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Quantori blog

March 25, 2024

Approaches to Multi-Omics Data Integration

Natasha Dudek
Natasha Dudek
Senior Data Scientist
Quantori
Multi-omics analysis is expected to significantly impact biomedical research, leading to a new era of personalized medicine with improved diagnostic and treatment options for patients. This perspective comes from the fact that biological processes, like disease progression, involve complex interactions of biomolecules across various omic layers.

The integrated analysis of multiple omic modalities, such as genomics, transcriptomics, proteomics, metabolomics, epigenomics, and microbiomics, allows scientists to better understand molecular changes between different biological states.

For example, when studying cancer development, combining genomics and metabolomics data can show how gene mutations may correlate with abnormal metabolite production, stimulating tumor growth.

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Image Source: Integration strategies of multi-omics data for machine learning analysis

A crucial aspect of multi-omics analysis is integrating data from different omic modalities. Optimal integration empowers multi-omics analysis by aligning the data to underlying assumptions of analytical algorithms. It also captures valuable complementary information between modalities that may amplify salient signals and considers interactions between biomolecules from different omic layers.

For instance, in cancer genetics, combining genomic and transcriptomic data helps match gene expression levels with genetic mutations, providing insights into tumor development.

Multi-omics integration approaches can be loosely categorized by the stage of analysis at which integration is performed. Here, we will focus on early, mixed, intermediate, and late approaches to multi-omics data integration, as defined by Picard et al. (2019).

  1. Early integration. Datasets from all omics modalities are concatenated into a single, large matrix, often followed by the application of dimensionality reduction techniques. The matrix can then be used for downstream analysis, for example for the development of machine learning (ML) models. This approach is simple, fast, and easy. It allows for a variety of downstream analyses that can reveal interactions between biomolecules from different omics layers.

    However, there are several challenges associated with this approach:

    a) the concatenated dataset possesses an extraordinary number of unique features, which exacerbates the curse of dimensionality.
    b) large differences in the number of features per -omics modality can create a learning imbalance where downstream algorithms prioritize one modality over another.
    c) furthermore, distinct and poorly defined data distribution across each modality could violate key assumptions of downstream algorithms and lead to inaccurate or even erroneous.

  2. Mixed integration. Each independent omics data is transformed into a simpler representation before concatenating all representations into a single matrix. Representations can be achieved using techniques such as kernel learning and neural networks (e.g., auto-encoders, graph neural networks, graph convolution networks, restricted Boltzmann machines, etc.).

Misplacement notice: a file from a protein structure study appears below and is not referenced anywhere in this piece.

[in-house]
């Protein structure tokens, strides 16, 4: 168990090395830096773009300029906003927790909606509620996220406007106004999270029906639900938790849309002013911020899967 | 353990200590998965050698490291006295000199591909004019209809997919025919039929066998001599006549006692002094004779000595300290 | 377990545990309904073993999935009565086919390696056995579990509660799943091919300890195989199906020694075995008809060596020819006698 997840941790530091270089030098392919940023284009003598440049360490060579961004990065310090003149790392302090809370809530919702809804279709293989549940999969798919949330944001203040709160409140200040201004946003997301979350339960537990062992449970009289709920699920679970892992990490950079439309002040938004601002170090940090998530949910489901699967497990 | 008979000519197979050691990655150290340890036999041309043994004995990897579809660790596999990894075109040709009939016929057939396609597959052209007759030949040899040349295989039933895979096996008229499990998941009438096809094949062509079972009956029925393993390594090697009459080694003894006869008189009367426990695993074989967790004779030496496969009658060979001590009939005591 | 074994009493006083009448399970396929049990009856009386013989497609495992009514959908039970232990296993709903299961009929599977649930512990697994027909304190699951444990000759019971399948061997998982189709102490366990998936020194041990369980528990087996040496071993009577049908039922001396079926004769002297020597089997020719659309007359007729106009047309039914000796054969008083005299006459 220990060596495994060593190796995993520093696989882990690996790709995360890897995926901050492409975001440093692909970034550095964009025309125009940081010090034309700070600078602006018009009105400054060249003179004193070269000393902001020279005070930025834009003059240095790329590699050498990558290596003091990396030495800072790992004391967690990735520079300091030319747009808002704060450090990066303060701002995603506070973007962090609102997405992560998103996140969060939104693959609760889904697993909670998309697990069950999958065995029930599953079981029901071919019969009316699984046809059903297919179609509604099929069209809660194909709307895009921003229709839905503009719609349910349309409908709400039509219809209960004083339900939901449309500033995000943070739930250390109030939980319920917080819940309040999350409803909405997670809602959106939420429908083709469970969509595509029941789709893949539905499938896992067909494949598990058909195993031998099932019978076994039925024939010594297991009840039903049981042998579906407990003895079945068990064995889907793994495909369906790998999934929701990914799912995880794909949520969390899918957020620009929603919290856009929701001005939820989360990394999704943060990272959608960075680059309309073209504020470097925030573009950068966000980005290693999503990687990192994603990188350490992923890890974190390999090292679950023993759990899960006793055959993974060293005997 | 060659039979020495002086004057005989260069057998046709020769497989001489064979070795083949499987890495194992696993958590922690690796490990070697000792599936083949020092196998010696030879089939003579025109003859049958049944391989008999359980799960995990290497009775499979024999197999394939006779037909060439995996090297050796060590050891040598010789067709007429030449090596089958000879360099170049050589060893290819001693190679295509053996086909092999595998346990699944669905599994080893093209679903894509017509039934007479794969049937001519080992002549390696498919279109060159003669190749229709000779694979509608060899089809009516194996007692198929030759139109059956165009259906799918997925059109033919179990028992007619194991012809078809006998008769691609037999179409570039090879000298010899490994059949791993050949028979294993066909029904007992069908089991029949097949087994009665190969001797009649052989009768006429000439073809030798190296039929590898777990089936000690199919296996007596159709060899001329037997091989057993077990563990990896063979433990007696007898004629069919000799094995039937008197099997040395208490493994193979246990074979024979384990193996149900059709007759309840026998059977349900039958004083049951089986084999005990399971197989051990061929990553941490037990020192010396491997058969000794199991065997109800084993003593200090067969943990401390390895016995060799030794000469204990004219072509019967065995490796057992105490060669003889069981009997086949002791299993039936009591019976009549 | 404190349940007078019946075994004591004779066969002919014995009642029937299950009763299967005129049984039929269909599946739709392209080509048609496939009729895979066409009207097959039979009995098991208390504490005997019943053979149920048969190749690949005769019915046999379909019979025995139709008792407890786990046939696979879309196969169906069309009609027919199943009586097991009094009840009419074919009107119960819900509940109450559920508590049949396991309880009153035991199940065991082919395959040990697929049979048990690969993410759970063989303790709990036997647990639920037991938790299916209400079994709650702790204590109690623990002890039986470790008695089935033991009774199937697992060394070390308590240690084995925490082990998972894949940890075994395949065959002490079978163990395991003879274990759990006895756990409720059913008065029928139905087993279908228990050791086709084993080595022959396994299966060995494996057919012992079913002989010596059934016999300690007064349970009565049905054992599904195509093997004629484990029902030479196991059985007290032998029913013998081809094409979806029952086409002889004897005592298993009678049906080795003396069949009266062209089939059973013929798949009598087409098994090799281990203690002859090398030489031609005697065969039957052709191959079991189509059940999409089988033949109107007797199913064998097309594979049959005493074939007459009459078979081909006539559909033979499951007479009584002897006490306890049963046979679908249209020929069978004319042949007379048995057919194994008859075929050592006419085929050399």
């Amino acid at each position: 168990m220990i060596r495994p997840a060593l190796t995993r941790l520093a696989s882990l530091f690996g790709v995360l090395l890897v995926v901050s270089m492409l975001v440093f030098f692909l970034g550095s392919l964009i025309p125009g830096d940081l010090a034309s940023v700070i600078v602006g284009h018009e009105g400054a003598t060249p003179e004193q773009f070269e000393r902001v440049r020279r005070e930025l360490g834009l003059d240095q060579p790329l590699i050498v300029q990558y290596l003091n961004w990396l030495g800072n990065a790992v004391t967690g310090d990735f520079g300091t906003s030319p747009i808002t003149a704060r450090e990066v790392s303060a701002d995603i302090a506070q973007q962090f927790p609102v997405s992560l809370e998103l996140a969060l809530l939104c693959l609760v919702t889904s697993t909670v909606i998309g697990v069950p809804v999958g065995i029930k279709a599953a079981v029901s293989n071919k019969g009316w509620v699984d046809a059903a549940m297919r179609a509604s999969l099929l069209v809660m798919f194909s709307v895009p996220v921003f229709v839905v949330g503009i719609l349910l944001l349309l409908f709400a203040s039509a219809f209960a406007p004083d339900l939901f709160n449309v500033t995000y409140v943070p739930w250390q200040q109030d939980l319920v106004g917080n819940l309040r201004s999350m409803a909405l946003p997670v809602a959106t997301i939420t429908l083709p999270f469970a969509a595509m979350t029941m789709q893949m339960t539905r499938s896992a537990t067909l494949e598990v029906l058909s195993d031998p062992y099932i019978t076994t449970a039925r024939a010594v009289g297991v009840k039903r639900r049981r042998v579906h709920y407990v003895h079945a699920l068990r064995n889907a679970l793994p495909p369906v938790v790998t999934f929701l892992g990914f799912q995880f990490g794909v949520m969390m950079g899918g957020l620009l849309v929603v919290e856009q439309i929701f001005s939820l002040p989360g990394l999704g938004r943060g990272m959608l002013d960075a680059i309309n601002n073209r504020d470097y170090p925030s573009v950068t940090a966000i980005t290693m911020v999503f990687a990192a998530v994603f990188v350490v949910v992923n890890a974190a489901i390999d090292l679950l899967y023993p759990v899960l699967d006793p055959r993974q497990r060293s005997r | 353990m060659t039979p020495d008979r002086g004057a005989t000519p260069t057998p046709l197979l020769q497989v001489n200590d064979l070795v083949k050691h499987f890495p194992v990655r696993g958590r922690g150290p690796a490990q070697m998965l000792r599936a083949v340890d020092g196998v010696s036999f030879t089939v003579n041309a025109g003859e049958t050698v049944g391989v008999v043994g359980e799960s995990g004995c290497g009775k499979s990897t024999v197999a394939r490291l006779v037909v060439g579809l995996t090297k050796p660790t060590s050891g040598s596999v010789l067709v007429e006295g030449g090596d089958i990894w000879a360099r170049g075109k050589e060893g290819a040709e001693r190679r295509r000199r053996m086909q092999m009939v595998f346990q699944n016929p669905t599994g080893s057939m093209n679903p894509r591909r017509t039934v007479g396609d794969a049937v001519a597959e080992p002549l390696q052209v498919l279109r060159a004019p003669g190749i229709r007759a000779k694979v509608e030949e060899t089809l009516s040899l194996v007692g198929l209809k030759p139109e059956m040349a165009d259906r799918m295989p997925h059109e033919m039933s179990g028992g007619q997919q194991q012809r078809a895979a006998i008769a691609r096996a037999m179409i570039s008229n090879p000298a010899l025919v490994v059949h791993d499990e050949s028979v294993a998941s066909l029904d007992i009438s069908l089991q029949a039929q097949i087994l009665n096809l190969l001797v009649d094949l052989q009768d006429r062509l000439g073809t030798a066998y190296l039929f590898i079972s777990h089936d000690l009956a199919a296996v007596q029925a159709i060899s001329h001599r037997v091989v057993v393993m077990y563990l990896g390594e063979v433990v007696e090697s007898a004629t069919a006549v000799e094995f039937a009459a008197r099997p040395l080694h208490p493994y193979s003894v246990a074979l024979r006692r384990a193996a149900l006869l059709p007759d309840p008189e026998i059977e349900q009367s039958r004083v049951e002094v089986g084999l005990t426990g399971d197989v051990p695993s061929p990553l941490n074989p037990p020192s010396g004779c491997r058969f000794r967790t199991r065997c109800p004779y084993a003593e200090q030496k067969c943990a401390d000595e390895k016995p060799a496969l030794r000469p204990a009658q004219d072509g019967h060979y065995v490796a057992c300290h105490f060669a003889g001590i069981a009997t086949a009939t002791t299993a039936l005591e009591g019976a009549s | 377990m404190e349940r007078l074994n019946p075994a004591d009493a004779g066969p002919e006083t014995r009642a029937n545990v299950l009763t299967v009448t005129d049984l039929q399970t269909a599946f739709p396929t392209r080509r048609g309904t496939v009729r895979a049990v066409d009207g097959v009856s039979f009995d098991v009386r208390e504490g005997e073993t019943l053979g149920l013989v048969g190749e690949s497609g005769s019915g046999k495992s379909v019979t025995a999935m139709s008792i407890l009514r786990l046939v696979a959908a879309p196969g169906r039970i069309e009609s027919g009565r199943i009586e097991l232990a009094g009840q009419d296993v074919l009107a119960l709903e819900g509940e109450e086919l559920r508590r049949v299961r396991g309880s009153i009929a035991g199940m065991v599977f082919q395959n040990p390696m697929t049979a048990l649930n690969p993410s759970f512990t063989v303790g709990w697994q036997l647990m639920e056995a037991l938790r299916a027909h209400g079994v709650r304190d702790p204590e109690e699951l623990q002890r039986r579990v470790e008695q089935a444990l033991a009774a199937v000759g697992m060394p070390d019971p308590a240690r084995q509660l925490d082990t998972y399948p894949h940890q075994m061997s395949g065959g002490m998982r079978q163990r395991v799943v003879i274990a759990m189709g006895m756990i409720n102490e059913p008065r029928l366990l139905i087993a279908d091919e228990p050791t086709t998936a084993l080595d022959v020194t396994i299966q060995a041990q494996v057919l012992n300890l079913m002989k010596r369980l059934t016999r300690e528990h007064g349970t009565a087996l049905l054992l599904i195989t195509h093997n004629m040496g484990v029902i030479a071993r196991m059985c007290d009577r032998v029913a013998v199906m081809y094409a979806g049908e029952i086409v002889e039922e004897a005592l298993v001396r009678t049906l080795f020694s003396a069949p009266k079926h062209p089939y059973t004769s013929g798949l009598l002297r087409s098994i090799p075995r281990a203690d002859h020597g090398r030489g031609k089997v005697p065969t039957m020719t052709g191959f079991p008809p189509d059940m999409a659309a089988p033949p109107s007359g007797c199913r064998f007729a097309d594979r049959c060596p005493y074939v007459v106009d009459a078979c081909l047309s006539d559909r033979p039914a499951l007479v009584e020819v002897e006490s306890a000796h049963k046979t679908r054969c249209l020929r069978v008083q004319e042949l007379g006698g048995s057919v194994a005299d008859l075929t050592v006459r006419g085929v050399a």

Intermediate integration offers a powerful approach for combining information from multiple omics modalities while reducing dimensionality within and heterogeneity between omics datasets. However, this approach may require very large sample sizes in some cases, especially when using deep learning techniques.

  3. Intermediate integration. Multi-omics datasets are integrated without prior omics-specific transformation and with more complex techniques than applying a simple concatenation. These methods often assume that different omics modalities can be decomposed into a common latent space, revealing salient mechanisms underlying a biological process. 
    Methods like non-negative matrix factorization (NMF) and multi-omics factor analysis (MOFA) fall into this category. They tend to be flexible and accommodating of different experimental designs and data inputs, reducing dataset dimensionality and complexity. However, rigorous feature selection and data pre-processing are often required to diminish heterogeneity between datasets and achieve high performance.

  4. Late integration involves analyzing each omics modality separately and then combining the results quantitatively, often through ensemble ML methods such as averaging or majority voting. While this allows one to apply approaches and tools specifically developed for each independent -omics modality, it allows for little to no inference of interactions or complementarities between omics modalities.

Selecting the right data integration method for your multi-omics project lays the foundation for success.  

At Quantori, our team of seasoned bioinformatics experts will guide you towards the most effective analysis strategy for your multi-omics project’s unique needs and help implement that vision. Furthermore, our data landscaping team is adept at augmenting dataset sizes, maximizing the potential of your multi-omics dataset.

Data Science
Scientific Informatics
Bioinformatics
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